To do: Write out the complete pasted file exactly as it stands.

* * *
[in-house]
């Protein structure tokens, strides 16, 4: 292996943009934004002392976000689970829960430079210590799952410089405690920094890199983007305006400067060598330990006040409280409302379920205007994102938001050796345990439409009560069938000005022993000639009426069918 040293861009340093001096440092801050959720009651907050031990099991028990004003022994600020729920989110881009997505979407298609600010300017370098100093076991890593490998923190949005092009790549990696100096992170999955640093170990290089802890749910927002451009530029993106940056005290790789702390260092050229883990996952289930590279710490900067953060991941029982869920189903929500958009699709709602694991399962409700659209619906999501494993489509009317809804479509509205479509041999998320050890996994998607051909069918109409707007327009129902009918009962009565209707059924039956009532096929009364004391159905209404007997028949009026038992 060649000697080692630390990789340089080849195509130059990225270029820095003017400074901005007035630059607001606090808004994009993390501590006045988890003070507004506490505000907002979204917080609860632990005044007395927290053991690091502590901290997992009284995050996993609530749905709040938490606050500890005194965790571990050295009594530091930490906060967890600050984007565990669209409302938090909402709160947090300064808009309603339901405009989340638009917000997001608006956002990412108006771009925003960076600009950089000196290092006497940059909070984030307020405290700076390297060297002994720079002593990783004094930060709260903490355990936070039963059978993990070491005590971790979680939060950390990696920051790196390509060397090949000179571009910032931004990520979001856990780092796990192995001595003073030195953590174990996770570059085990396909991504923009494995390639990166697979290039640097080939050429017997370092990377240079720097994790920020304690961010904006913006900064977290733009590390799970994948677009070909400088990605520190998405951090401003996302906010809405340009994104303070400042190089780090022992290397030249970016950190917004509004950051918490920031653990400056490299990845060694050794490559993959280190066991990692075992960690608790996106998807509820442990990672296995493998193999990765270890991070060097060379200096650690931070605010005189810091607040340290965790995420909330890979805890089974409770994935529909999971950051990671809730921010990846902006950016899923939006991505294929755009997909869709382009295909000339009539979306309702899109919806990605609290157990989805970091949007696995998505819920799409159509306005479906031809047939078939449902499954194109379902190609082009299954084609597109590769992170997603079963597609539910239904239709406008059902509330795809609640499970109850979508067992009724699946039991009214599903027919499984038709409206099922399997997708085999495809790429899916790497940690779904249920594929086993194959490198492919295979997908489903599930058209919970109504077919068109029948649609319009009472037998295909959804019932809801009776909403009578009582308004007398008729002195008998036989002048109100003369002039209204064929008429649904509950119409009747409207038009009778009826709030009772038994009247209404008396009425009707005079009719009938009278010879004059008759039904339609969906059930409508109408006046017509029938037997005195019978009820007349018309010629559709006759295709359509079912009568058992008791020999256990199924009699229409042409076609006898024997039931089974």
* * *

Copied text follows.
[in-house]
């Protein structure tokens, strides 16, 4: 292996943009934004002392976000689970829960430079210590799952410089405690920094890199983007305006400067060598330990006040409280409302379920205007994102938001050796345990439409009560069938000005022993000639009426069918 040293861009340093001096440092801050959720009651907050031990099991028990004003022994600020729920989110881009997505979407298609600010300017370098100093076991890593490998923190949005092009790549990696100096992170999955640093170990290089802890749910927002451009530029993106940056005290790789702390260092050229883990996952289930590279710490900067953060991941029982869920189903929500958009699709709602694991399962409700659209619906999501494993489509009317809804479509509205479509041999998320050890996994998607051909069918109409707007327009129902009918009962009565209707059924039956009532096929009364004391159905209404007997028949009026038992 060649000697080692630390990789340089080849195509130059990225270029820095003017400074901005007035630059607001606090808004994009993390501590006045988890003070507004506490505000907002979204917080609860632990005044007395927290053991690091502590901290997992009284995050996993609530749905709040938490606050500890005194965790571990050295009594530091930490906060967890600050984007565990669209409302938090909402709160947090300064808009309603339901405009989340638009917000997001608006956002990412108006771009925003960076600009950089000196290092006497940059909070984030307020405290700076390297060297002994720079002593990783004094930060709260903490355990936070039963059978993990070491005590971790979680939060950390990696920051790196390509060397090949000179571009910032931004990520979001856990780092796990192995001595003073030195953590174990996770570059085990396909991504923009494995390639990166697979290039640097080939050429017997370092990377240079720097994790920020304690961010904006913006900064977290733009590390799970994948677009070909400088990605520190998405951090401003996302906010809405340009994104303070400042190089780090022992290397030249970016950190917004509004950051918490920031653990400056490299990845060694050794490559993959280190066991990692075992960690608790996106998807509820442990990672296995493998193999990765270890991070060097060379200096650690931070605010005189810091607040340290965790995420909330890979805890089974409770994935529909999971950051990671809730921010990846902006950016899923939006991505294929755009997909869709382009295909000339009539979306309702899109919806990605609290157990989805970091949007696995998505819920799409159509306005479906031809047939078939449902499954194109379902190609082009299954084609597109590769992170997603079963597609539910239904239709406008059902509330795809609640499970109850979508067992009724699946039991009214599903027919499984038709409206099922399997997708085999495809790429899916790497940690779904249920594929086993194959490198492919295979997908489903599930058209919970109504077919068109029948649609319009009472037998295909959804019932809801009776909403009578009582308004007398008729002195008998036989002048109100003369002039209204064929008429649904509950119409009747409207038009009778009826709030009772038994009247209404008396009425009707005079009719009938009278010879004059008759039904339609969906059930409508109408006046017509029938037997005195019978009820007349018309010629559709006759295709359509079912009568058992008791020999256990199924009699229409042409076609006898024997039931089974």